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hands and the feet were fastened, and nailed to the wood. It is no small torment to have the hands bored, especially if we behold the place, it was through the lower part of the hand where the veins and sinews all met together it is a place that is full of sense, consider withal the bigness of the nails: "They have digged my hands," to shew the bigness of the spikes: for the original bears it, "They digged him." Believe not the painters: "Our Saviour had four nails: Not one through both feet, as they describe it, but two through his hands, and two through his feet:" and that you may the better comprehend it, you must know that "toward the lower part of the cross, there went along a ledge or threshold whereto his feet were nailed," otherwise the flesh would have rent by reason of the nails, if he had hung by the hands alone.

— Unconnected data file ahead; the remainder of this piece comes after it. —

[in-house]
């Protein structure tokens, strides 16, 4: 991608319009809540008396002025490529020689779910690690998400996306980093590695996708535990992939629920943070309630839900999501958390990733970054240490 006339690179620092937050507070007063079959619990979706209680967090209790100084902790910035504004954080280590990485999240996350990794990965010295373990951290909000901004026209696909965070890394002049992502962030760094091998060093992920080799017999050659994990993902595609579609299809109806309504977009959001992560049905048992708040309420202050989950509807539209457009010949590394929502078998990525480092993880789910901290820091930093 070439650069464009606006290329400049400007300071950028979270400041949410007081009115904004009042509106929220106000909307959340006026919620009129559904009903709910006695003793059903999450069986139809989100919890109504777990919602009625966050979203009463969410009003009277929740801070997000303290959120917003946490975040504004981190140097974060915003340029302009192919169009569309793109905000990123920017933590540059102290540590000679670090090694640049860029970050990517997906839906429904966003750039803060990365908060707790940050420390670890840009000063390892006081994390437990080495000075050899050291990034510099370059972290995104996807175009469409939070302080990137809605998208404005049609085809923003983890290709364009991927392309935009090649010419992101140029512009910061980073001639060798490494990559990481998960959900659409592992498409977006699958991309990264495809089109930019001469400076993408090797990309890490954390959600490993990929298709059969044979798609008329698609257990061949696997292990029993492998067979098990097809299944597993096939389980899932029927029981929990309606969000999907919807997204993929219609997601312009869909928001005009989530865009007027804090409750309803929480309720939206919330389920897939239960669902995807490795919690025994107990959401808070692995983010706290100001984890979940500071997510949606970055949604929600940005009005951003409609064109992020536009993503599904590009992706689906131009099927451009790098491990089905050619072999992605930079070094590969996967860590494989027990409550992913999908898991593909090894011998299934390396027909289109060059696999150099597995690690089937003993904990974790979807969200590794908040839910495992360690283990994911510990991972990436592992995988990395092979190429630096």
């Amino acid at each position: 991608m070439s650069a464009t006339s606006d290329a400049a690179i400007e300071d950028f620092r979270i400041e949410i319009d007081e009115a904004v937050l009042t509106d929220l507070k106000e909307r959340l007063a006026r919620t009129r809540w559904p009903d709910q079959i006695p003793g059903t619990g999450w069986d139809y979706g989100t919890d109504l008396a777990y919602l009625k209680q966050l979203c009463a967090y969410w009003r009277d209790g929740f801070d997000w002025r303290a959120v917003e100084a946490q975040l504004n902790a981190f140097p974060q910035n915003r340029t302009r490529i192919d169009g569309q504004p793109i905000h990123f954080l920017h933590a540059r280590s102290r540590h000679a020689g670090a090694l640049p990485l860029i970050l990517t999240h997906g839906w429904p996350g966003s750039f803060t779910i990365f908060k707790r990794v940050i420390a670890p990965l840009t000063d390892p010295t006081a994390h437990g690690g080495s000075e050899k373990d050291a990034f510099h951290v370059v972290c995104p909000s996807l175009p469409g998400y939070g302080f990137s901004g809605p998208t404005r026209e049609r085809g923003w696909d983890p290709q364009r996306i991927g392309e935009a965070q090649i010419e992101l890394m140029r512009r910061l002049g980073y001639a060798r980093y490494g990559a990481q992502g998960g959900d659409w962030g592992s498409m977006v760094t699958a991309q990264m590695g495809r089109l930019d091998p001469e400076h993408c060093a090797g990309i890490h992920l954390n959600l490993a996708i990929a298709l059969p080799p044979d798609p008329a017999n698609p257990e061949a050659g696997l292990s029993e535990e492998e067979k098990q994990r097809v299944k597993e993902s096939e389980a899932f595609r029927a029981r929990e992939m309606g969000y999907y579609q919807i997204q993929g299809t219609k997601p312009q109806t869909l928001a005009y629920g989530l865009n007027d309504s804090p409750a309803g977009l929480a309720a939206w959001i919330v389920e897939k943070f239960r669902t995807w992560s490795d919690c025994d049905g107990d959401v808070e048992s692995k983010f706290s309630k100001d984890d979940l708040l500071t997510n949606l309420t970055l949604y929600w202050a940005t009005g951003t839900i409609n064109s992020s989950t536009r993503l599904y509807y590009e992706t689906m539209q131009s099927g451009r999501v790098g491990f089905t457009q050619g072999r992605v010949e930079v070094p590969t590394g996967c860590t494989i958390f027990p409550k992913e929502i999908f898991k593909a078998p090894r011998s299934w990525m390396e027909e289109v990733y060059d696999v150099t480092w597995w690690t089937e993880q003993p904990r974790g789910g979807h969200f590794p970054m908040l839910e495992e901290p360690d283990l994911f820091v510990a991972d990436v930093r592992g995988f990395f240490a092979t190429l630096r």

Then comes the lifting up; as the serpent was lift up, so must Christ be lift. As when a man is stretched to the full length, and should be with a jerk put up; it is like a strapado, as it were the unjointing of a man; and this is that the psalmist speaks of, "All my bones are out of joint." Consider withal the time how long it was. St. Mark saith," It' was the third hour, and they crucified. him." In St. John it is the sixth hour, but the ancient and best copies have the third hour, and so hath Nonnus. The ninth hour he gave up the ghost: so that it was six long hours by the clock that our Saviour did hang the cross. And it was not with him as with other upon men, in whom extremity of pains disannul sense, and blunt pains, because they have not a perfect apprehension; but Christ was in his perfect sense all the while. All that the Jews could do, could not take away his life from him, till he would himself: and therefore it is said, thats immediately before he gave up the ghost he cried with a loud voice; whereas others are wont at that time to be so weak, that they can scarce be heard to groan: but never was Christ stronger, nor never cried louder than when he gave up the ghosth, this of itself made the